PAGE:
Anthropology Magazine

As the Statues Fall: A Conversation About Monuments and the Power of Memory

In the wake of global civil unrest following the brutal killings of Breonna Taylor, Ahmaud Arbery, George Floyd, Tony McDade, Atatiana Jefferson, Aura Rosser, Elijah McClain, and countless others at the hands of police in the United States, Black Lives Matter protestors and their allies have critiqued the anti-Black racism imbued in the erection and maintenance of Confederate historical monuments. The legacy of social movements seeking to remove Confederate statues is long-standing. However, unlike in previous movements, what began as the forced removal of Confederate statues during protests has rippled to the removal of colonialist, imperialist, and enslaver monuments all over the world. In this webinar, scholars and artists share their insights on the power of monumentality and the work they are doing to reconfigure historical markers.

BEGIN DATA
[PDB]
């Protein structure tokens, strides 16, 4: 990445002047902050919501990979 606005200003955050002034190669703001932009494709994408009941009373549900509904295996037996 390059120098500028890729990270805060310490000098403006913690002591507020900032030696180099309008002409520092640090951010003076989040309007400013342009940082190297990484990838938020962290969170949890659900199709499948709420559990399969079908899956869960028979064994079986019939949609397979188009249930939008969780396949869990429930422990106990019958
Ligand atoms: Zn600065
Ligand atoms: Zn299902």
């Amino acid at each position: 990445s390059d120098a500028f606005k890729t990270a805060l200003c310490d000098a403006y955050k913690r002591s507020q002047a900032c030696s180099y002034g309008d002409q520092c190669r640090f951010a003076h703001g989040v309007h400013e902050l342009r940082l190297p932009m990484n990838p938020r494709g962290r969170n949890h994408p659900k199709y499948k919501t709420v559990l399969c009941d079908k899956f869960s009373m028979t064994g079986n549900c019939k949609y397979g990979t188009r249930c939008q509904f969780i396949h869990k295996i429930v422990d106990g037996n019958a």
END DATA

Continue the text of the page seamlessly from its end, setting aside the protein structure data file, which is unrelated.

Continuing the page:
La Vaughn Belle, Visual Artist
Nicholas Galanin, Tlingit/Unangax Multi-disciplinary Artist
Dell Upton, Ph.D., Professor and Chair of Art History, UCLA
Tsione Wolde-Michael, Curator, Smithsonian-NMAH


Tiffany Cain, Ph.D., Cotsen Postdoctoral Fellow in the Princeton Society of Fellows for the Liberal Arts


CART captioning provided by Joshua Edwards.

Read on:

What Can and Can’t Be Said: Race, Uplift, and Monument Building in the Contemporary South by Dell Upton

The Monuments That Won’t Fall” by La Vaughn Belle

Lowering the Gaze: The Acropodium in I Am Queen Maryby La Vaughn Belle


The Society of Black Archaeologists, the Indigenous Archaeology Collective, the Cornell Institute of Archaeology and Material Studies, the Wenner-Gren Foundation for Anthropological Research, and SAPIENS.

Webinar Series:

From the Margins to the Mainstream: Black and Indigenous Futures in Archaeology